In Romer v. Evans, the Court struck down a provision of the Colorado Constitution which prohibited Colorado cities from adopting civil-rights ordinances predicated on sexual preference. In a ruling one scholar termed “indecipherable,” not only did the Court overrule the people of the state, who had adopted the provision in 1992, the Justices also totally ignored their own ruling in the 1986 case of Bowers v. Hardwick. Bowers affirmed that the state of Georgia had the constitutional right to provide criminal penalties for homosexual conduct. But Romer says the state may not deny special rights to those who engage in the very behavior it is permitted to criminalize.
Some applaud these cases. Among our fellow citizens are some who believe the national government should have unlimited power to regulate commerce, that racial quotas are a good idea and school prayers are not. But the main point is not whether one is pleased or distressed by the outcome of specific cases. What is worrisome is the process by which Justices are hijacking our democratic system of government. We can well recall with apprehension the boast of Chief Justice Charles Evans Hughes that “the Constitution is what judges say it is.”
Before the situation gets any worse, senators should put the White House on notice that no judicial nominee — especially for the Supreme Court — will win confirmation unless the nominee will publicly promise to judge cases in accordance with the meaning intended by the authors of the Constitution and of the various statutes. Such notification will, of course, provoke howls of outrage. The Administration, the American Bar Association, and apologists for the welfare state will be apoplectic. Some TV and newspaper pundits — fortunately not all — will decry any effort to strengthen the Senate’s traditional “advice and consent” role in this way.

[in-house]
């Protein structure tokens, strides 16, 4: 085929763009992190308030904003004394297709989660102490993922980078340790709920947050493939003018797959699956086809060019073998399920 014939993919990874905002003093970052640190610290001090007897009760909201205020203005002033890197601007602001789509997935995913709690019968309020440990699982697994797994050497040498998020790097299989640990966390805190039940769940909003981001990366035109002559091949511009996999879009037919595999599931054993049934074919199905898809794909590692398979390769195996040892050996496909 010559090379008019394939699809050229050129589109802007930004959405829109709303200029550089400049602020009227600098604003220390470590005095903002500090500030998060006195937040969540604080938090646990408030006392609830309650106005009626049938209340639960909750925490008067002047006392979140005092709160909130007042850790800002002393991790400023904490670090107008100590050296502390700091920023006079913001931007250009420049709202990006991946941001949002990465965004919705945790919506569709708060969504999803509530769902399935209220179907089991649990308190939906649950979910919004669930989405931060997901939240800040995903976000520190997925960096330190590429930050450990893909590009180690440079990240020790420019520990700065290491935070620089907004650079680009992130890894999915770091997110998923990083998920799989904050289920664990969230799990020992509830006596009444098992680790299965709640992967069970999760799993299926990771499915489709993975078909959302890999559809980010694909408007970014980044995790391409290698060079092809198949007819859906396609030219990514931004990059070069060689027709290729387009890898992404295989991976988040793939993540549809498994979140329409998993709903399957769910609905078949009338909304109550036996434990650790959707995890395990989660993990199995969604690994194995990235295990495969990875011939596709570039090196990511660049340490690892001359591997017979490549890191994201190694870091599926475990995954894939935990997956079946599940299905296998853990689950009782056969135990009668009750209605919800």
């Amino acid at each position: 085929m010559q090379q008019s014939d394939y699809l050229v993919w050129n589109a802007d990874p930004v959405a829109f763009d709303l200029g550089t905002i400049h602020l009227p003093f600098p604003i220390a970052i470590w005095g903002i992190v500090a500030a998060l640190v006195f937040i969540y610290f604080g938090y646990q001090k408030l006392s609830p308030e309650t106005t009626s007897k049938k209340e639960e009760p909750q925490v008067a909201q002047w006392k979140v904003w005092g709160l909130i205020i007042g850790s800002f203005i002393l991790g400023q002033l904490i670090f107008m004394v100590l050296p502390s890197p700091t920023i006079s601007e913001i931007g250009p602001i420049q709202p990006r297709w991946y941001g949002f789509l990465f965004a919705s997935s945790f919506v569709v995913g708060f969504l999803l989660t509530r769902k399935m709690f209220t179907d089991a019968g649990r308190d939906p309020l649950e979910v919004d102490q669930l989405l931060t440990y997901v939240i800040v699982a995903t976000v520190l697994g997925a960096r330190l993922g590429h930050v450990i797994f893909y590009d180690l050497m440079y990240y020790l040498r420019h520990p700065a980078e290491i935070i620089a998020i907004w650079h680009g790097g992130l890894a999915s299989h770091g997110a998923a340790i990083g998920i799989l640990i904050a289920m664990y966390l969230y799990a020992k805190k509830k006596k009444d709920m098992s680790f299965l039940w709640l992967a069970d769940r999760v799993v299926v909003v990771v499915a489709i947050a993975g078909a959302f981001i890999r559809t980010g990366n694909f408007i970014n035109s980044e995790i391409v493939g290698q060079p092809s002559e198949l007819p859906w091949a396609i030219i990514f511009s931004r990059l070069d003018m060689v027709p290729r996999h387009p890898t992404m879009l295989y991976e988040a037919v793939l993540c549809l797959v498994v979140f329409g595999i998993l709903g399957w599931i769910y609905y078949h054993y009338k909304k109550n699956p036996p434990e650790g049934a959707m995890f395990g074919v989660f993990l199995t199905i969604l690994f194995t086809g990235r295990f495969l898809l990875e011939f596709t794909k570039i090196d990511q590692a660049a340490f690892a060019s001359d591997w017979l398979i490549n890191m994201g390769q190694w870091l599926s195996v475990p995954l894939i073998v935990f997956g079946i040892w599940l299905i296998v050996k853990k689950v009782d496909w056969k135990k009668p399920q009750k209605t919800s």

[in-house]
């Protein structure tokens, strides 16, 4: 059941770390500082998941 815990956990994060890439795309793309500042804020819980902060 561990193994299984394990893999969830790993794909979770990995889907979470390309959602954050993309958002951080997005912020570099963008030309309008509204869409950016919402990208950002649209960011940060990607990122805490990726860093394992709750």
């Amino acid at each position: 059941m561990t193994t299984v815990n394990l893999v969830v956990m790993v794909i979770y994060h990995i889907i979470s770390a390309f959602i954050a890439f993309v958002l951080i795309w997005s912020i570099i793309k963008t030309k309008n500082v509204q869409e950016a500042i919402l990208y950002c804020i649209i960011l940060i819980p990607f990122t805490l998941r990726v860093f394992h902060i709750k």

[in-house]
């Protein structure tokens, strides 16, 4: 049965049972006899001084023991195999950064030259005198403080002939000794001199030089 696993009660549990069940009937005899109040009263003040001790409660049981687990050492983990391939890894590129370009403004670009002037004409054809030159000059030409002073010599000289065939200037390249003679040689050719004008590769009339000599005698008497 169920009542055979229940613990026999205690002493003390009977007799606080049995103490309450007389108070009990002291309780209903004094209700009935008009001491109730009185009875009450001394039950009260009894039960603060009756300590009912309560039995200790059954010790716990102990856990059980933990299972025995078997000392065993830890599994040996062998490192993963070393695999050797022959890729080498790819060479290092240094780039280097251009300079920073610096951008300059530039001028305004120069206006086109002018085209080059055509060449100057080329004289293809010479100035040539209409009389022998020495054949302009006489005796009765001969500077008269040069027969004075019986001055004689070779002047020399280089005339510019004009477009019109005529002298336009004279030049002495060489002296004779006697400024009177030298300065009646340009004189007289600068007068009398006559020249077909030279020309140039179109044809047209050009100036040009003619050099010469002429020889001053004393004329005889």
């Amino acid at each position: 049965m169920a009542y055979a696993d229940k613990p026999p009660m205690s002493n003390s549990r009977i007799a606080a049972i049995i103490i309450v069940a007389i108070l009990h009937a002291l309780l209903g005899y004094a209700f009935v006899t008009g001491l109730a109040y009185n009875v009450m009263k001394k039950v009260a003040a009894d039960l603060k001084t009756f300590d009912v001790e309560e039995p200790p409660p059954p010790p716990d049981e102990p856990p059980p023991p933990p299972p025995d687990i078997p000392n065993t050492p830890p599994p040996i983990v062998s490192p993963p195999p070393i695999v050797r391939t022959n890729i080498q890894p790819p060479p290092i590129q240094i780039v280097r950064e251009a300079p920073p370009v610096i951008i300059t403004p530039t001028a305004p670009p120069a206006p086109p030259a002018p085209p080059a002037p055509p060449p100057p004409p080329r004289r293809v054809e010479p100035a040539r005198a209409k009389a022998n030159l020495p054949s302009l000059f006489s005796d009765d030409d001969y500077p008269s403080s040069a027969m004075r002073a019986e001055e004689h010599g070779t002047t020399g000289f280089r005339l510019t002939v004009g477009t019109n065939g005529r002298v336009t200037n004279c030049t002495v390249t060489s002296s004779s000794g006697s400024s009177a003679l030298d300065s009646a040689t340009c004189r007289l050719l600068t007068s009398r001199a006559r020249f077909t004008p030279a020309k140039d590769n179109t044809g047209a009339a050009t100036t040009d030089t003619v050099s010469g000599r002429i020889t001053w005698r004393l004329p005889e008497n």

Insistence on an “original intent” pledge could also delay filling vacancies on various courts. The White House will strongly resist such efforts, and the resulting tensions may make it more difficult for Congress and the President to cooperate on balancing the budget, reforming entitlement programs, etc. If senators were forced to filibuster the confirmation of recalcitrant nominees, it could put a crimp in the whole legislative schedule.
Most senators aren’t likely to have the stomach for such a fight. But those who do may prevail. The public is exceedingly cynical about our judicial system. If the issue is properly framed — as a showdown between democracy and elitism — it is very possible the nation will enthusiastically support efforts to curb the abuse of power by “our robed masters.” If the public gets behind the idea, then, sooner or later, a majority of senators will also. In the meantime, merely raising the issue will have a beneficial effect on the thought life of nominees and sitting judges.
Cynics may wonder if judicial nominees can be counted on to keep their word if they make an original-intent promise. If they do not, then their faithlessness will merely encourage more drastic reforms.
And what if the effort to extract such promises from nominees should initially fail? In that case, the nation nonetheless will owe a debt of gratitude to any senators who raise the issue. By bringing up this fundamental question, senators can give the whole country an opportunity to participate in the decision. Ultimately, the people are supposed to decide such issues. But they can do so only if the question is put squarely before them.